After just three years with its current Student Medical Insurance Plan provider, Duke will revive its partnership this Fall with BlueCross BlueShield of North Carolina, which served as the provider for 30 years before a change in 2008.
BCBSNC, which will replace UnitedHealthcare Student Resources, was selected after reviewing a number of providers in order to achieve cost savings, said Jean Hanson, administrative director of Student Health. The company will provide insurance policies for students who do not submit a waiver demonstrating that they already have adequate private medical insurance.
The Student Health Insurance Advisory Committee began a formal review of SMIP providers about four months ago, Hanson said. The committee was led by Dr. Bill Purdy, executive director of Student Health, and consisted of administrators from both Student Health and Counseling and Psychological Services as well as faculty, staff and students.
“There were clear signs in the health care marketplace that we could improve coverage and save money for students covered by the current SMIP,” Purdy said. “We received bids from several well known and respected health insurers. After interviewing the top three and closely looking at the packages they offered, the [committee] picked BCBSNC. I am excited about the expanded provider network and quality customer service.”
Hanson said Student Health compares the prices offered by all different SMIP providers every three to five years in order to ensure students get the best benefits for the lowest cost.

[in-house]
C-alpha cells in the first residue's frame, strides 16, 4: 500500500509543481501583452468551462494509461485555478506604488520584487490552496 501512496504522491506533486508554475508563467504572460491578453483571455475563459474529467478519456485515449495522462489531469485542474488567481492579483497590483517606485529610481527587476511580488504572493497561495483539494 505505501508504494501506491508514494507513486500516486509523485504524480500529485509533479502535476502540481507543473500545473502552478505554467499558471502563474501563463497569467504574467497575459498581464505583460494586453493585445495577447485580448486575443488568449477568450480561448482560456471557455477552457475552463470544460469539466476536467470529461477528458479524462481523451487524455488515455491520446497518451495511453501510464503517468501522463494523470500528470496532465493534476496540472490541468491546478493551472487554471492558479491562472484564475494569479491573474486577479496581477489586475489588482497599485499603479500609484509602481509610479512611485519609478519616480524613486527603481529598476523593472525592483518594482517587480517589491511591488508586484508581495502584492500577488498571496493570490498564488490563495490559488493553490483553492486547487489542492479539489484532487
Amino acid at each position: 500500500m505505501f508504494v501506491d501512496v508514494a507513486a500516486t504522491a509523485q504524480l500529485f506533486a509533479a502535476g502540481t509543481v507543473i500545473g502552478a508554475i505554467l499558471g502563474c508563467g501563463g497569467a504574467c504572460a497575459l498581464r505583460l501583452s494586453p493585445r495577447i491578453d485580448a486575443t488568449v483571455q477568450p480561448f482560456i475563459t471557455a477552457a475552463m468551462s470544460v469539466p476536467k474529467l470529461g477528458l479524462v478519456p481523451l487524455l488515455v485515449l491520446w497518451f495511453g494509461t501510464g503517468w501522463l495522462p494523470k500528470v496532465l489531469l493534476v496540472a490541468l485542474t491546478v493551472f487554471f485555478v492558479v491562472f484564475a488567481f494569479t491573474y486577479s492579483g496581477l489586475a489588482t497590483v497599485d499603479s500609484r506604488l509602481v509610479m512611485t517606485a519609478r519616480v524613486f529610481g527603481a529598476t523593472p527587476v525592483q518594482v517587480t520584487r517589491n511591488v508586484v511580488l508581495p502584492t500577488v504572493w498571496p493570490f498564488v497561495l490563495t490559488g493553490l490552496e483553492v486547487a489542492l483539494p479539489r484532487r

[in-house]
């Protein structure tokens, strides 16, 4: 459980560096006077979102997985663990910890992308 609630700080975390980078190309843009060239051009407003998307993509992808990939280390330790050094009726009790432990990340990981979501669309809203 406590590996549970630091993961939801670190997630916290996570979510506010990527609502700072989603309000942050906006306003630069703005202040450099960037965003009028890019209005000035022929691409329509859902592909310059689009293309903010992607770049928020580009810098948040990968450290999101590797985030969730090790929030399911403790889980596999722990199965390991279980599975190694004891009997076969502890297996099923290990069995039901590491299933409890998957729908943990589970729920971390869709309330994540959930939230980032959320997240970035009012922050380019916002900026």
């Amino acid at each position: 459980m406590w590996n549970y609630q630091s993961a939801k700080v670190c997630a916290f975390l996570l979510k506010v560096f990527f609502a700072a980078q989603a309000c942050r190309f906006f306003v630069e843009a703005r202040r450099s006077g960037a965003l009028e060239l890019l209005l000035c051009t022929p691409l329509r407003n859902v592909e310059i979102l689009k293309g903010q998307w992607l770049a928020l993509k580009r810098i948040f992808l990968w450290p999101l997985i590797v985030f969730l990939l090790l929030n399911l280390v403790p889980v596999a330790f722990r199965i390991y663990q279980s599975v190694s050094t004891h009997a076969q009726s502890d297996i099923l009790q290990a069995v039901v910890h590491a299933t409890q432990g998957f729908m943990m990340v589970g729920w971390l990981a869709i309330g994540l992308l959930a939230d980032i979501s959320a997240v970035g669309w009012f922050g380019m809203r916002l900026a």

“It’s very common to see what the [health insurance] market offers,” she said. “It doesn’t always result in change. The goal is not to change, but to get the best benefits for the best price.”
There will be a slight increase in cost for student health insurance from this school year to the next, but exact figures have not been finalized, Hanson said. She added that the price increase would have been significantly higher had the University stayed with UnitedHealthcare.
The process of purchasing student health insurance for the upcoming year will remain the same, said Anna Kenyon, insurance coordinator for Student Health.
Student insurance plans across the nation may have to be altered as part of health care reform, including both passed and pending laws, Hanson said. Student Health, which she said already provides “top-notch” insurance, does not anticipate having to significantly adjust the plan in response to potential federal health care changes, she added.
“At this point in time, we don’t have to change anything,” Hanson said. “We have already met all the criteria that health care reform is striving for.”
Hanson said the only aspect of health care reform currently affecting students is their newly esbalished ability to remain on their parents’ health insurance policy until they turn 26, as mandated by the Patient Protection and Affordable Care Act, which became federal law in March 2010.
Student Health will assist students and their parents with the transition to the new provider this summer, Kenyon said, noting that students should check the department’s website regularly for updates.
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